John Faunce is another ancestor through my grandfather Arthur Washburn Davis. His last name is sometimes seen as Fance or Phance in records. He was born in England circa 1608 (based on estimated age at marriage). His origins in England are unknown, but there has been some speculation he was from Purleigh, Essex. He married Patience Morton in Plymouth about 1633. Patience was born in Leiden, Holland, about 1614, the daughter of George Morton and Juliana Carpenter.
Patience came to Plymouth with her family on board the Anne in 1623. They were members of the Separatists in Leiden. John Faunce was on board the same vessel.
John and Patience had eight children: Priscilla, Mary, Patience, Sarah, Thomas, Elizabeth, Mercy, and Joseph.
I have two direct lines from John, one through his daughter Priscilla who married Joseph Warren (son of Mayflower passenger Richard Warren) and the other through Mercy who married Nathaniel Holmes.
One of John's sons, Thomas Faunce, lived to almost 100 years of age, dying in 1746, and served as the Town Clerk and the ruling elder of the church. A well-known story originated in a talk given in the 19th century at Plymouth's Old Colony Club that at age 95 Elder Faunce was driven to town in an open wagon from Eel River and taken to Plymouth Rock. He told the people gathered there how he had talked to John Howland and his wife, John Alden, Giles Hopkins, George Soule, Francis Cooke and his son John, and Mrs. Cushman, born Mary Allerton, who "died but yesterday." All of these, he said, told him that upon that rock they had stepped ashore, and John Winslow's wife, Mary (Chilton) had come there on her 75th birthday and laughed as she stepped on the rock and said she was the first woman to have stepped on it. This story, relayed to posterity verbally by one who claimed to hear it from a person who had been in Elder Faunce's audience that day, is as far back as we can go to authenticate that what we call today Plymouth Rock was in fact the first land at Plymouth touched by the Mayflower passengers. Of course, many people today refute the claim, so perhaps Thomas was just a great teller of yarns.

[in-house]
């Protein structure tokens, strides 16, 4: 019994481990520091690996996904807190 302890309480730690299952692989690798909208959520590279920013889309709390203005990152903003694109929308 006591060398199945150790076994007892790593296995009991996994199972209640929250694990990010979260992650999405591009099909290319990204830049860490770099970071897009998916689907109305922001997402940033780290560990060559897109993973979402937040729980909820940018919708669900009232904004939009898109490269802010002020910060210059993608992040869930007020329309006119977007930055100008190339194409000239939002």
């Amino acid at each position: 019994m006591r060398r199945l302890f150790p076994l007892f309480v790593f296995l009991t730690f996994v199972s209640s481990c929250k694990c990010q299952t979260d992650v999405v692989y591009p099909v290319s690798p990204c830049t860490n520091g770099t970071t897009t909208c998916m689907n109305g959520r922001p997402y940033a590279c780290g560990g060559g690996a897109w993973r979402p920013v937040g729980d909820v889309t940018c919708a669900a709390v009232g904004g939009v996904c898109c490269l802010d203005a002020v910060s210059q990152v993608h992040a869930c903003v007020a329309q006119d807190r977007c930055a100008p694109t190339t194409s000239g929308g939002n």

John was literate as his estate inventory includes a Bible, but did not serve on many committees or offices. He is listed as being on a petit jury in Plymouth. James Freer Faunce wrote that that John was “stranger,” coming to Plymouth for business, recruited by the merchant adventurers who financed the colony, rather than religious reasons. This doesn’t make sense given his young age. Perhaps he came as an indentured servant? He was said to have been close with the Francis Cooke family.
He received a land grant as a passenger of the Anne and purchased additional land during his lifetime. John Faunce died in Plymouth on 29 November 1653. An inventory of his estate was taken 16 December 1653 by Lt. Thomas Southworth and Nathaniel Morton. His estate totaled over 27 pounds, but did not include property, so perhaps he had already gifted it to his sons. The inventory did list two cows, five swine and a weaver’s loom. Patience was named to administer the estate.
Patience married, second, Thomas Whitney. She died on 16 August 1691, “being entered into the 77 year of her age."
The burial locations of John and Patience are not known, but their son Thomas told Deacon Ephraim Spooner that his parents’ graves were leveled and sown over to conceal them from the Indians.
Sources not listed above:
Robert Charles Anderson, The Great Migration Begins, 3:1715-8, 1995
James Freer Faunce, “The Faunce Family,” NEHGR, Volume 114, April 1960